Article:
I have that dream job—I teach. I love helping to mold some of the world’s future writers and thinkers. I have a great interest in women’s history and women’s justice issues. And one of the classes I teach at Dallas Seminary focuses on the tough “woman” verses in the Bible and what they mean in their cultural contexts. Though my husband and I endured ten years of infertility treatment, we never had the large family we wanted. Yet my work at DTS is a great outlet for my desire to parent the next generation. 


Do you have any books that are soon-to-be-released that we should keep an eye out for?

Yes, I’ve just finished writing my fourth draft of The Ephesian Fragments. In it an unbelieving female scholar on an archaeological dig in Ephesus, Turkey, discovers ancient manuscripts that turn out to be the third volume Luke wrote for Theophilus, following Luke/Acts. The manuscripts consist of first-person accounts by a range of first-century women, from one who witnessed the eruption of Mt. Vesuvius in A.D. 79, to one who knew Paul, to Joanna, who witnessed the death and resurrection of Jesus. As the contemporary character encounters these women and their timeless choices, she realizes she must choose either to live with bitterness or to forgive.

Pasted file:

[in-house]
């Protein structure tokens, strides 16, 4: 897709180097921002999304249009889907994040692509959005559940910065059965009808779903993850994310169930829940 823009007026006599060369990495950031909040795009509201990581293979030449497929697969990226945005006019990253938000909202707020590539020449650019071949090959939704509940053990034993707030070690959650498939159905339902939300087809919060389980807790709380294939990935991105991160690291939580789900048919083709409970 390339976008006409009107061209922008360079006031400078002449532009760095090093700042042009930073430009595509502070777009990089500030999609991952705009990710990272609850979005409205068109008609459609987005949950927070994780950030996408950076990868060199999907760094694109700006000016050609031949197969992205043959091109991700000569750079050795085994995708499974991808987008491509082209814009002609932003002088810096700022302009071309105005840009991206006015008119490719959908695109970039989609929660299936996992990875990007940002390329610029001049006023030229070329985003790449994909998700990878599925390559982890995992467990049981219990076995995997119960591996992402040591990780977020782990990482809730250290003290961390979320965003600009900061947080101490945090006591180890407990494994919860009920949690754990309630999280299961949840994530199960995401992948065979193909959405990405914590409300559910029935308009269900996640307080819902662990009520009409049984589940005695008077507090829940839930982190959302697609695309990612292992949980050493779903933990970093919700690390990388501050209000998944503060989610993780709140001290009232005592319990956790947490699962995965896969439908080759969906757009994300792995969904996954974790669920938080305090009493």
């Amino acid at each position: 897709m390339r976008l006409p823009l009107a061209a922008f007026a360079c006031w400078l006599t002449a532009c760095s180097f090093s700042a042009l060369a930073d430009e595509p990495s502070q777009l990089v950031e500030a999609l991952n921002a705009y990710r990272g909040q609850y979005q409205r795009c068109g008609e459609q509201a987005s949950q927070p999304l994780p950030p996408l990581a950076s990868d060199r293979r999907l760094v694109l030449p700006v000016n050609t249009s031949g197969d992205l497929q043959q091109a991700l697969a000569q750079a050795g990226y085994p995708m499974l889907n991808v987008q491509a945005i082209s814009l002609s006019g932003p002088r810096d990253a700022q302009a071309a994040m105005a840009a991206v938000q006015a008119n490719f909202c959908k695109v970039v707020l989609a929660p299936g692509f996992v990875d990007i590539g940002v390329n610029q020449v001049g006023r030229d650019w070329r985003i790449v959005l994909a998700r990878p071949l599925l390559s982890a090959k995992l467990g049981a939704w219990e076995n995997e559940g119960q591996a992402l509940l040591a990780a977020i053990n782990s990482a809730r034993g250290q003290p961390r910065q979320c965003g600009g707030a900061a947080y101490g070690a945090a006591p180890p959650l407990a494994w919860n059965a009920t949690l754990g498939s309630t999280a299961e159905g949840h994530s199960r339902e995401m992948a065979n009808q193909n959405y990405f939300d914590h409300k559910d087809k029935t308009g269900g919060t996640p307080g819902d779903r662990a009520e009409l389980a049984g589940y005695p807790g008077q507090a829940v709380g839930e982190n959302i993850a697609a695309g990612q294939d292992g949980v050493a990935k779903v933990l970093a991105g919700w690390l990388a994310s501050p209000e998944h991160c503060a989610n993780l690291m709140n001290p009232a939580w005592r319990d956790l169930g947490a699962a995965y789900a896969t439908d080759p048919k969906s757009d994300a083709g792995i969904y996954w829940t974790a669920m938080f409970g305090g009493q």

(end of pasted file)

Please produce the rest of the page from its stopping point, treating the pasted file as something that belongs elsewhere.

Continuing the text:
The 300-page novel comprises the first three-quarters of my dissertation. Now to finish the scholarly portion that accompanies it, and then the fiction portion goes to my agent.

I'll definitely keep an eye out for The Ephesian Fragments! It sounds interesting and enlightening. And if I can learn something new while reading your interview (during your mini-Bible study), then I'm certain that I'll learn something new while reading a 300-page novel written by you! Please tell us about the featured book.

Buy At Amazon
Lethal Harvest, a Christy Award finalist, is a story in which, in the midst of a malpractice lawsuit, the Center for Fertility and Enhancement loses its brightest embryologist, Dr. Tim Sullivan, in a freak traffic accident. A bomb destroys his lab and almost kills one of Sullivan's partners, Dr. Luc Morgan. Remaining partner Dr. Ben McKay, an ordained minister, and Marnie Sullivan, Tim's widow, piece together discrepancies involving Tim's determination to cure akenosis, a disease affecting his uncle, the President of the United States. Ambition, jealousy and the ultimate meaning of love move this story through the dark labyrinth that lies buried beneath breakthroughs in genetic research and cloning.

Can you please give us the first page?

”What’s that awful noise?” Dr. Ben McKay asked the obstetrics resident as they walked together from the ER to Labor and Delivery.
Fred shook his head. “Don’t know. Sounds like one of those old baruga car horns.”
“You’re too young to remember those.”
“Hey, no need to make yourself sound so old. Forty’s not that ancient. And yeah, I’m old enough to remember. . . .”
The sound grew louder, then quit as the two dark-haired men approached the L&D unit located next to the maternity-wing entrance. Suddenly a woman dressed in black leather and high-heeled boots slammed through the door screaming, “Help! Someone help me! She’s having a baby— in my car!”